Hello! My Name Is Pinot Noir

If your New Year’s Resolution is to be a little bit less afraid of wine, this post is for you. You should also keep reading if you are stuck in a rut, afraid of leaving your cozy oenophilic comfort zone. Do you always find yourself asking for a glass of California Cab (or Zinfandel, or Pinot Grigio - insert your default choice here)? There is an amazing world out there waiting to be explored!

A big part of the fun is getting to know the grape personalities. Spicy, brooding, animalistic Syrah; juicy, fun Grenache; flowery, sensual Viognier… I am personally very fond of Pinot Noir, - the fickle, elegant grape with fantastic food affinity and beguiling aromatics, which comes to the pinnacle of its expression in Burgundy, France.

Old vinesJust like with learning a new language, there are some basics that you need to get out of the way first, such as the framework for explaining what you like or do not like about a certain wine. Even more importantly for foodies, you will need it to understand and describe the relationship between food and wine. Let’s take a look at a couple of those concepts.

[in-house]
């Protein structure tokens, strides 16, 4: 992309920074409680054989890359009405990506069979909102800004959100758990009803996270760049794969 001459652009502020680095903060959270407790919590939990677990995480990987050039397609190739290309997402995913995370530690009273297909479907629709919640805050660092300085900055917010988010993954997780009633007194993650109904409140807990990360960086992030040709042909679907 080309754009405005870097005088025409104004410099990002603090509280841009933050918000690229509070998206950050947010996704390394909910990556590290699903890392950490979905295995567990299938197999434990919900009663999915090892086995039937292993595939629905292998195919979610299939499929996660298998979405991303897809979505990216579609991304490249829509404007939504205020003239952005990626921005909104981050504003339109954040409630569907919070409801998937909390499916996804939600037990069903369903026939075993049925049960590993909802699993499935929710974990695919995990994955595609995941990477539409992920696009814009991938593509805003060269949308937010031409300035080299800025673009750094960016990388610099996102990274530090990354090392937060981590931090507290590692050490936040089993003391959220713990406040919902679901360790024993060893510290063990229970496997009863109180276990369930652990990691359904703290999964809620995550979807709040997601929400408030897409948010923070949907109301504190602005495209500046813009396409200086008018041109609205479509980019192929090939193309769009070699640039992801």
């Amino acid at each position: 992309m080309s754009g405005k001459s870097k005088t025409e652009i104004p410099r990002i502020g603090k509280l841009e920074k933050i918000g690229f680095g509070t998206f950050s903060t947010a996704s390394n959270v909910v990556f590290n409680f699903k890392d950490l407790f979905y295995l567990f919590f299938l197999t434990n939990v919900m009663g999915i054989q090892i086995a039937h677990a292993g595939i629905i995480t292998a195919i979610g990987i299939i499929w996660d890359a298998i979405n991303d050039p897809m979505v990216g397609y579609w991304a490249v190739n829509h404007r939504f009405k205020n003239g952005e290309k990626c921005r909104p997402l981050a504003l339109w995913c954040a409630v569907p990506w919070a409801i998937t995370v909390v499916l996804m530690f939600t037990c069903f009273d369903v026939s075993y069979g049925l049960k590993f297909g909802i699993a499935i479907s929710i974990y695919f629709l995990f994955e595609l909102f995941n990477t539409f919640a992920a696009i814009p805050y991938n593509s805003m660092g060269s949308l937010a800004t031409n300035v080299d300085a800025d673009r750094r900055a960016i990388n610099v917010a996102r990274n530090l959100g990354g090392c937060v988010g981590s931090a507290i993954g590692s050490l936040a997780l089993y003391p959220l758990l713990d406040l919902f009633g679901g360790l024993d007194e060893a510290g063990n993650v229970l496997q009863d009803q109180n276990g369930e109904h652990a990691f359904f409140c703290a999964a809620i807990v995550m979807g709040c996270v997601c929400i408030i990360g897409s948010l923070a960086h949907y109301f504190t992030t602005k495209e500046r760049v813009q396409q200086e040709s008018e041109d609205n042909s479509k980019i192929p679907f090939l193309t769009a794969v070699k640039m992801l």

Washington-20120116-00676I think of acidity as a flavor sparkplug. Ever thought about why you put lime and lemon juice on your food and even in your beer? It is the so-called “strategic” use of acidity: it makes food taste better, more focused. That is precisely why restauranteurs love crisp, clean, acidic wines. Acidity in wine helps to stimulate your appetite by setting your digestion into motion and it also helps to break down the fattiness in the food you eat (the same way we use the acidity in vinegar or citrus to marinate different foods). It creates a magic chain reaction of wanting a little more food, then a little more wine, then a little more food… you get the idea. It is useful to remember that higher acidity is typically found in wines that come from a cooler climate, as grapes do not get physiologically mature as quickly and do not get as ripe as in the warmer parts of the world.